• a possible custodial sentence of up to 6 months and/or be made to pay an unlimited fine; and
  • Immigration Enforcement Officers will have the power to close premises for up to 48 hours if illegal migrants are employed.

In order to avoid disruption at your workplace we recommend, employers contact our specialist Immigration law firm if you are unsure whether you are compliant with the Home Office right to work checks and avoid being penalised. We are regularly instructed to conduct audit and compliance checks for businesses that are unsure whether their immigration checks are satisfactory.

Immigration check number two – the right to rent check

The second immigration check, the right to rent check, was also introduced under the Immigration Act 2014 and similarly to the right to work it was also amended further by the Immigration Act 2016. Letting agents and landlords must now check the visa status of potential tenants before issuing a tenancy agreement. The right to rent check must also be carried out for anyone who will be living in the property regardless of whether their name is not the tenancy agreement.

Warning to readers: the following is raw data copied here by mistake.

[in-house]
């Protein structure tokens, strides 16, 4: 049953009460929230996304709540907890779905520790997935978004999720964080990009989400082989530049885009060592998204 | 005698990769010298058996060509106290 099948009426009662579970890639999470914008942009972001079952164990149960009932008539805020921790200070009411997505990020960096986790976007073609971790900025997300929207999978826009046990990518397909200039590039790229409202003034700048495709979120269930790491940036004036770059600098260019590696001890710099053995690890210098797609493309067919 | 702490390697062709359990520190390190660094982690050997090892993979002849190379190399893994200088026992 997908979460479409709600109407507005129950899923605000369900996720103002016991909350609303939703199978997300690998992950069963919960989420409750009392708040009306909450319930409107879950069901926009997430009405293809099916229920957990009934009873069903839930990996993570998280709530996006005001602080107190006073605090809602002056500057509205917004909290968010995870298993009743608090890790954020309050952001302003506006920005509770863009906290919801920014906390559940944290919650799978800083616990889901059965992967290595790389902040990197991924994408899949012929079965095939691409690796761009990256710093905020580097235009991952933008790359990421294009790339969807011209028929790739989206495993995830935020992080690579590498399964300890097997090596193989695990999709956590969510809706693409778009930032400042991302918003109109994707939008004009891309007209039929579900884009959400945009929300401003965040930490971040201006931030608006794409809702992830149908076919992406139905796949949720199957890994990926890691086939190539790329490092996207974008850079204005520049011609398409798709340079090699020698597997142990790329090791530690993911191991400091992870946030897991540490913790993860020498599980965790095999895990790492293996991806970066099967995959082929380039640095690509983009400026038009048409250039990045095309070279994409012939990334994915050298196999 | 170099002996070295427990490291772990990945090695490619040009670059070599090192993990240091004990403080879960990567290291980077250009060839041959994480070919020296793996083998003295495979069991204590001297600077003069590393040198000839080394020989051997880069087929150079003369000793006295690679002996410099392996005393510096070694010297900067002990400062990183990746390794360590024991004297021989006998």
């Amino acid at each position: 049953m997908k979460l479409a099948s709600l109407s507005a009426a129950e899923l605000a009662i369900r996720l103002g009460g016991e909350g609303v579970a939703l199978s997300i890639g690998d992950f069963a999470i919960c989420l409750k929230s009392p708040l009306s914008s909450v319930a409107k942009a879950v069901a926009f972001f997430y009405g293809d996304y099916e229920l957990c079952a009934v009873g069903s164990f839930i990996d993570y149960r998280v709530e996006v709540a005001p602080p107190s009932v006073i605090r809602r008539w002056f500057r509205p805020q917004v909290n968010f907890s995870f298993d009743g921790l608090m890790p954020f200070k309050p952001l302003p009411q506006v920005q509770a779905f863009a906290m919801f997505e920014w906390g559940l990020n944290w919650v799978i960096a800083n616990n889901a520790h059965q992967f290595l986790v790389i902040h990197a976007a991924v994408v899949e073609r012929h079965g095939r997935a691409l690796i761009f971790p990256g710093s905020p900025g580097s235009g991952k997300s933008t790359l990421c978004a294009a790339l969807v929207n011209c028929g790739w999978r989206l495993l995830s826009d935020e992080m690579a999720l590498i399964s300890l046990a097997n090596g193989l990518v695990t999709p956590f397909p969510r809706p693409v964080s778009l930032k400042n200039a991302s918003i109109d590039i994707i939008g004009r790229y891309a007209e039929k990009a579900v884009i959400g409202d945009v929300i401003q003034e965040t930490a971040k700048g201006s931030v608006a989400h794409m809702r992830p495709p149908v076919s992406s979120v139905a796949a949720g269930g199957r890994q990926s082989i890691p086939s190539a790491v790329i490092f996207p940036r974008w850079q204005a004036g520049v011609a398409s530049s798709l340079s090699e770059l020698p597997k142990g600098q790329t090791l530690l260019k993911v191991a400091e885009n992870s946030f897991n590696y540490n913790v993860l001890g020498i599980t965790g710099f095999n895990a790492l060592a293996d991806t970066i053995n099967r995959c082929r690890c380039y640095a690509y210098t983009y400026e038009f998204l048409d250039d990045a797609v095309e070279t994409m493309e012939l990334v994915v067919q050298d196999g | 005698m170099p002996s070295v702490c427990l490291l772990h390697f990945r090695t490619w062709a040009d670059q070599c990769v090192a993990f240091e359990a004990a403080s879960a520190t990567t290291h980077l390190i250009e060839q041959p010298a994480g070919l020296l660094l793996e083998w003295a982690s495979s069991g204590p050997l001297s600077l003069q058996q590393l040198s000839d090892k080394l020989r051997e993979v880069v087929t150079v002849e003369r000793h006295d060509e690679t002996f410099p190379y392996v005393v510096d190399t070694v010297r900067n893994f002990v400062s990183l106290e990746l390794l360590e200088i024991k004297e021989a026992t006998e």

The right to rent check is extremely controversial and it has received heavy criticism from landlords and letting agents because it appears the Home Office is asking laypeople to police illegal migration in the United Kingdom. Landlords and letting agents are worried that simple mistakes could cost them their freedom and could result in heavy fines.  It is argued that the onus should be on the Home Office to carry out the right to rent checks and warn the landlords before issuing such life-changing fines and sentences. Under the Immigration Act 2016, the level of punishment has increased, it could now result in criminal convictions. Whilst there is no strict way on how to carry out the right to rent checks, the Home Office guidance recommends that landlords comply with the following:

  • Establish how many adults intend on residing at the property;
  • Landlords must ensure that their tenants have permission to be in the UK lawfully. This can be done by checking visa stamps in passports or requesting for Biometric Residence Permits (BRP’s);